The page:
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A great afternoon on the African Savannah

A great afternoon on the African Savannah

Today would be our second and final day in Etosha National Park. Alas, we must go on! Of course we hope to get the maximum out of the time we have left, so we’re waiting early at the gates again. We’re all still sleepy from yesterday. About one hundred meters after entering we’re wide awake: a lioness is stalking a prey!


The prey turns out to be a Springbok. Sadly the stalking takes a long time and because of the dense bushes we lose sight of the animals after a while. So we move on. In the morning we see pretty much all the animals we’ve seen already. Just like yesterday we go swimming in Halali. Completely freshened up we have another go in the afternoon. The plan is to drive slowly out of the park while looking for animals.

We’ve been on the road for only a short while when we see a car standing still. We also stop and check what’s about. Perhaps he’s just look at a Giraffe or something. Then I see a big cat sitting under a tree: a Cheetah! I’m very glad because this means a new cat species! Sadly the Cheetah is pretty far away, but we’re very glad to have seen it at least. Five minutes after our arrival it lies down and it cannot be seen anymore because of the thick grass. Although the pictures are very bad, it’s still very great to have spotted the fastest animal on land in the last hours in the park!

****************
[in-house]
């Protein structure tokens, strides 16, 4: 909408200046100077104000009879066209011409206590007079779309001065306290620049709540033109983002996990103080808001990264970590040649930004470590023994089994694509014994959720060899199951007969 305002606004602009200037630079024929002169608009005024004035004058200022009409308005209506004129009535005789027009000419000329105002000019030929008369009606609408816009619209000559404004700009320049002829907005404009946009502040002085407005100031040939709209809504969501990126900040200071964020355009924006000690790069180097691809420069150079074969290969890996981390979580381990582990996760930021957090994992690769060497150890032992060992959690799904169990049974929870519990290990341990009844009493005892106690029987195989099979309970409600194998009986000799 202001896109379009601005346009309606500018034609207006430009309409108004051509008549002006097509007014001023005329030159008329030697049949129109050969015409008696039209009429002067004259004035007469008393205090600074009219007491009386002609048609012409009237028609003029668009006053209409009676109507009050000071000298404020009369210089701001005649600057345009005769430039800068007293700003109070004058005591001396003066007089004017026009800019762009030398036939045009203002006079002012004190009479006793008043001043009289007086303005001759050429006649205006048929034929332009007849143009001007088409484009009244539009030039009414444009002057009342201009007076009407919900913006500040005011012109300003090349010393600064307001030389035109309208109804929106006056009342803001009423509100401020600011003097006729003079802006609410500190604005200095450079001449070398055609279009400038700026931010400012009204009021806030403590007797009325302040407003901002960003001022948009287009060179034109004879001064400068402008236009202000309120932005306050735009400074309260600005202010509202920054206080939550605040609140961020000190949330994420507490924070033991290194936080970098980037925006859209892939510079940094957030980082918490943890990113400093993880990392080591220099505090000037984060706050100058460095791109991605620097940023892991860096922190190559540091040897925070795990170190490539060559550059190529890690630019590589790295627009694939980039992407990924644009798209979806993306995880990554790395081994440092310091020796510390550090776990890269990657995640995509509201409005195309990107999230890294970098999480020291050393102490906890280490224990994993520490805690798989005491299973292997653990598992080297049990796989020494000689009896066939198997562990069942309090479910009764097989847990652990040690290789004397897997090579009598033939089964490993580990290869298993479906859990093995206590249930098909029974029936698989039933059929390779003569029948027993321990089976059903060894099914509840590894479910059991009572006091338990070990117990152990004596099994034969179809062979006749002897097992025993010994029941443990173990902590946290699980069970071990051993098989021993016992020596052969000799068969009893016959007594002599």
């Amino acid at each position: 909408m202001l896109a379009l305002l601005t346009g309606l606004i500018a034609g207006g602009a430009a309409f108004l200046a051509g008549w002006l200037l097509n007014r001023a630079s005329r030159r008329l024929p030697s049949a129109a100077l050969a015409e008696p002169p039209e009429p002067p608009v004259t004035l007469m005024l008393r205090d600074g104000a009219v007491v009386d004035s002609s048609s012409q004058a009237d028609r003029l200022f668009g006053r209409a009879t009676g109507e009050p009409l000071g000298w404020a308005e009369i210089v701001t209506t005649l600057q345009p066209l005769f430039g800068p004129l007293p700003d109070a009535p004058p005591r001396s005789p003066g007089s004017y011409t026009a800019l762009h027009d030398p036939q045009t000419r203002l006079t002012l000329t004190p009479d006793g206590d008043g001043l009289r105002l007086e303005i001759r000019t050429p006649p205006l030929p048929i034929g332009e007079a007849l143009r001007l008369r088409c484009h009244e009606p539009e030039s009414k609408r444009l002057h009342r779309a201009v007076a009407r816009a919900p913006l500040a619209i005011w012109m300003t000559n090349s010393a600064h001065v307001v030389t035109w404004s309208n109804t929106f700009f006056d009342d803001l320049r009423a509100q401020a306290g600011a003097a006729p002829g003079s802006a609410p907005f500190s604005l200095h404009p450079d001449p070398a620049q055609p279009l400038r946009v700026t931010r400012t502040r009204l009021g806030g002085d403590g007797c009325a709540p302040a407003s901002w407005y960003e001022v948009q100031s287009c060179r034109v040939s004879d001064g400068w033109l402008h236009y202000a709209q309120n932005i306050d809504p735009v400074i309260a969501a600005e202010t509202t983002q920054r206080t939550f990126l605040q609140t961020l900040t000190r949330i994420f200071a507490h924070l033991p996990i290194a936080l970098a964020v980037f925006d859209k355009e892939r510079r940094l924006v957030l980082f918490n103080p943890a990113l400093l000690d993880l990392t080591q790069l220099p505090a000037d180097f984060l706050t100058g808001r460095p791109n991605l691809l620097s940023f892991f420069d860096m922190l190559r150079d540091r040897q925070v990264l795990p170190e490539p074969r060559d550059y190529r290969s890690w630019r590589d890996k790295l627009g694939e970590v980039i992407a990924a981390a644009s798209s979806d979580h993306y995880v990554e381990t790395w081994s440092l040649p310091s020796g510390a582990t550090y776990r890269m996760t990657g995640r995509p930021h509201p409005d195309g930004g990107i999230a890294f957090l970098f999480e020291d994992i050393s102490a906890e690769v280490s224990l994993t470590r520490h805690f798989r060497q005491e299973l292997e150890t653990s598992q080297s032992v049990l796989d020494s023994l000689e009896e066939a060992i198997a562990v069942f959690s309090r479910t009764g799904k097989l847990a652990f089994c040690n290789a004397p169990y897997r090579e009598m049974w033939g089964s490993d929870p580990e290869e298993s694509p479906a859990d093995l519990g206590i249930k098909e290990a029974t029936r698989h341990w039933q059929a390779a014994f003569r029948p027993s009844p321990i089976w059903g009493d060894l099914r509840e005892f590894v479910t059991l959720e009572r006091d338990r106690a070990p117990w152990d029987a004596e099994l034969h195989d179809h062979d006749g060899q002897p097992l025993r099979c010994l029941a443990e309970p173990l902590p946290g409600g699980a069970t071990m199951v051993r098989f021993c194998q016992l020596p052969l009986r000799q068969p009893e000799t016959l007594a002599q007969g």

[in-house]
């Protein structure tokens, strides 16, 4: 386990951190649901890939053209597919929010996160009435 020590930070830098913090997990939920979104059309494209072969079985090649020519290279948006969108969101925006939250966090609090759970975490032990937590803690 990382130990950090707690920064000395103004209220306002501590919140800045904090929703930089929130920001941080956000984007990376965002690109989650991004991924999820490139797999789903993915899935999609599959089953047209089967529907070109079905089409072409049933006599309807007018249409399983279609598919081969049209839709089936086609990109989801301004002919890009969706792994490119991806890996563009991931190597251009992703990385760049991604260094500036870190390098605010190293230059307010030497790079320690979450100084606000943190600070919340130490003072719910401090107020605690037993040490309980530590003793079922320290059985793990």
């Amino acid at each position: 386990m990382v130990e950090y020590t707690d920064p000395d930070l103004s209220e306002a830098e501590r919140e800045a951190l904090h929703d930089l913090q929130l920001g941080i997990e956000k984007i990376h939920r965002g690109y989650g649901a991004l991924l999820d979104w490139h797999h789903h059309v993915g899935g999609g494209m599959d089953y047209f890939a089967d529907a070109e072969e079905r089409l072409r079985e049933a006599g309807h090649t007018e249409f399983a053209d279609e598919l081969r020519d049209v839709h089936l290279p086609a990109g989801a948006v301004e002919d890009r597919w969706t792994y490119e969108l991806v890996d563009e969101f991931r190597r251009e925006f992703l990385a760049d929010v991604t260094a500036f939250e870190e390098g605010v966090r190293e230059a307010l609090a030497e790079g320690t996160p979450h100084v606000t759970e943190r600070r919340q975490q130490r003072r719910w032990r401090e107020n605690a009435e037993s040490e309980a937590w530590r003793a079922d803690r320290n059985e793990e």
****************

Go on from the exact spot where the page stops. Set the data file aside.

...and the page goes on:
In high spirits we move on. We’re driving via Olifantsbad, where yesterday we had such tense moments with the Elephants. Now we are passing an area with quite a lot of trees and that is good for another cat species: Leopard! Yesterday we also checked this area but didn’t find anything. Now we see suddenly a couple of cars standing still. In this area that can only mean one thing: there is a Leopard in a tree! Soon we spot it in the tree, that is not so easy though, because it’s protective colour makes it hard to distinguish from the tree. When we’ve finally found him, it turns out we can actually see him rather well. Slowly we are able to move the car close until we finally stand under the tree. Then we’re about 15 meters separated from the leopard. Awesome! I keep shooting, but sadly also here we have to move on after a while. It is my finest moment in Africa!

For more from my Africa trip see the links below:

How about another very nice savannah experience involving a lion, jackals, vultures and Secretarybirds!

I also wrote some posts about the specific birds of Africa: birds of the African swamp, birds of the African garden, birds of the savannah and a hornbill special.

And also some posts about other iconic mammals of Africa: elephants, several ungulates and the mammals of the Okavango Delta.

We also enjoyed amazing landscapes like the Okavango, Sossusvlei and Spitzkoppe.


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